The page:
Santa Claus could soon have some extra help delivering presents, with a fleet of small self-driving delivery robots gearing up to be tested on the streets of London. Matthew Stock reports.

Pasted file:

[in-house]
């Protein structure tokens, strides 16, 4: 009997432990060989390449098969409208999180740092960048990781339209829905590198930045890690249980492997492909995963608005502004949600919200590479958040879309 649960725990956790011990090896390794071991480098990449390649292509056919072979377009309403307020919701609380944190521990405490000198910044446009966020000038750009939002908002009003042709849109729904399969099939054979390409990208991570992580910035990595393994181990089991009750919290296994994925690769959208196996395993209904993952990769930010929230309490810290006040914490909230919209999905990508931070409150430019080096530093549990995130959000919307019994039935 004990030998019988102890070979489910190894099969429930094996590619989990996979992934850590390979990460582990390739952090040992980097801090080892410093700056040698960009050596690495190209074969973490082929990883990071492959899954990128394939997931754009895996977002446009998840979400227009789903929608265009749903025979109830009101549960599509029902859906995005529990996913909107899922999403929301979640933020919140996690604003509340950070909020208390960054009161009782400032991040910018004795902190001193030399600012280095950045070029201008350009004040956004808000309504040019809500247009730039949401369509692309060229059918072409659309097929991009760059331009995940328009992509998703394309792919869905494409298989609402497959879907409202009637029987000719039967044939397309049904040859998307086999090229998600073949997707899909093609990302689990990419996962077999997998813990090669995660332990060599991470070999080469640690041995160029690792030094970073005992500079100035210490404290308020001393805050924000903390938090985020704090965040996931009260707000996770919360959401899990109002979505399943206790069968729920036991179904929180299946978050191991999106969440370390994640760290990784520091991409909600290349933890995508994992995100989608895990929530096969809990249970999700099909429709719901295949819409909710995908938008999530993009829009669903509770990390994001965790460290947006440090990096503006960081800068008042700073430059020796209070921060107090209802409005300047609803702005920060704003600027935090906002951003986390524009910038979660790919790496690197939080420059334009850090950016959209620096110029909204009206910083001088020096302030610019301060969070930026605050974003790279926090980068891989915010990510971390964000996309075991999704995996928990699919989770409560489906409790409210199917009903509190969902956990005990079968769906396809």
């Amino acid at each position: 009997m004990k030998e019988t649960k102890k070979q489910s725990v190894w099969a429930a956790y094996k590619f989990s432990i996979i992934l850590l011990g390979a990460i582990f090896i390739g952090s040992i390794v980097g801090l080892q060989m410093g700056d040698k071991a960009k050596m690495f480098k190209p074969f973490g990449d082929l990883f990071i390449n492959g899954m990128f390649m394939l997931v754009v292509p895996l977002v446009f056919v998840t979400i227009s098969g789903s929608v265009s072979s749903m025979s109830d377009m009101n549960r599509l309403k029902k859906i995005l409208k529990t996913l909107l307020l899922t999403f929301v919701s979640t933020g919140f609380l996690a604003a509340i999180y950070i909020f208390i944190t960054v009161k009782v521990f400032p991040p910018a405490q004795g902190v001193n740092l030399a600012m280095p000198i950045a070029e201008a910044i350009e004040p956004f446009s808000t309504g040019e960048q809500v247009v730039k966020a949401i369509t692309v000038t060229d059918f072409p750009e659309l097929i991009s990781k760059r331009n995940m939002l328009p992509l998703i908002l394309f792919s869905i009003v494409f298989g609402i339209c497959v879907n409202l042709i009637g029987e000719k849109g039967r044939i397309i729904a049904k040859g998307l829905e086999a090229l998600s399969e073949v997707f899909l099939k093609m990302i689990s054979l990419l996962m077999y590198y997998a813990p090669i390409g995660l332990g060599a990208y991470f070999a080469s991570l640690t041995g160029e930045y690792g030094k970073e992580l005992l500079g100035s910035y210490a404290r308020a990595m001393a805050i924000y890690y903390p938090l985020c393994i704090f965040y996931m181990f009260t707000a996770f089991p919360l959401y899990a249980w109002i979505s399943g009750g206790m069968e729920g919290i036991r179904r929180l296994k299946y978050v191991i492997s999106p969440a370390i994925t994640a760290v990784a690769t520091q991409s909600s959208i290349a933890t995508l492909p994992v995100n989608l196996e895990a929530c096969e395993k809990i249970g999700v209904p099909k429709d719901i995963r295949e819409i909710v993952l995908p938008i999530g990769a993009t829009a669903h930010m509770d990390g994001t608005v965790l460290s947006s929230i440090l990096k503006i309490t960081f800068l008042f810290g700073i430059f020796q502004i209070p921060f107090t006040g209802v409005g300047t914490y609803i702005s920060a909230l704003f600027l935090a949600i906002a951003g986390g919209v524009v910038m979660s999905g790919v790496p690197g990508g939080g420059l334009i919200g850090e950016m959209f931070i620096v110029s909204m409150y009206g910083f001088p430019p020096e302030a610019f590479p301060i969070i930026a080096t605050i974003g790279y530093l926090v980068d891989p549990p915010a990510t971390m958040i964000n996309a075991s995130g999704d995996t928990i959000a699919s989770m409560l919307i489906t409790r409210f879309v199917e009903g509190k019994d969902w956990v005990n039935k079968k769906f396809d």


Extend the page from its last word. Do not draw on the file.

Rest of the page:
It's a busy time of year for Santa Claus, and getting presents delivered on time isn't easy. But this self-driving delivery robot could be the little helper that Santa - and the rest of us - have been waiting for. Developers Starship Technologies say it puts the customer in control of when they get their package delivered. (SOUNDBITE) (English) AHTI HEINLA, CEO AT STARSHIP TECHNOLOGIES, SAYING: "When you place your order online, as you do right now, but instead of getting the delivery by somebody coming up to your door and knocking on your door, you would get it by a robot." The prototype 'droid' can carry the equivalent of two bags of shopping. Orders will be delivered to a designated hub or retail outlet, before being loaded into one of the robots for the final delivery. Customers can choose from a selection of precise slots - meaning you can pick a delivery window of just ten minutes. (SOUNDBITE) (English) PETE, PASSER BY, SAYING: "I think it's the thing of the future. In decades to come you're going to see these sorts of things buzzing around the streets or up in the air. It's the start of the way ahead, I think.... For someone like me who leaves Christmas shopping until the last minute it would certainly be handy for getting it next day." (SOUNDBITE) (English) JAKE, PASSER BY, SAYING: "I'm very impressed. It's small, it looks safe, looks futuristic. Very clever idea, I think." The electric robot is eco-friendly and fitted with navigation and obstacle avoidance software. Starship says it will drive autonomously 99 percent of the time, but is overseen by human operators who can take control if needed. For security - it has nine internet-connected cameras, a loudspeaker and microphone. The parcel compartment is locked and can only be opened by the customer's smartphone. Companies including Amazon are pioneering deliveries via aerial drone, such as this prototype. But Starship says airborne drones aren't a popular idea. (SOUNDBITE) (English) AHTI HEINLA, CEO AT STARSHIP TECHNOLOGIES, SAYING: "People don't like other machines flying over their backyard where their children are playing. So there's huge social acceptance problems with the robots, with the robots that are flying. But not so much for the robots that are land-based, and safe, and look cute." Starship Technologies will launch real-life trials of the robots in London and some U.S. cities in Spring 2016. So Santa could soon be spend less time worrying about delivering presents... and more time on the sherry and mince pies.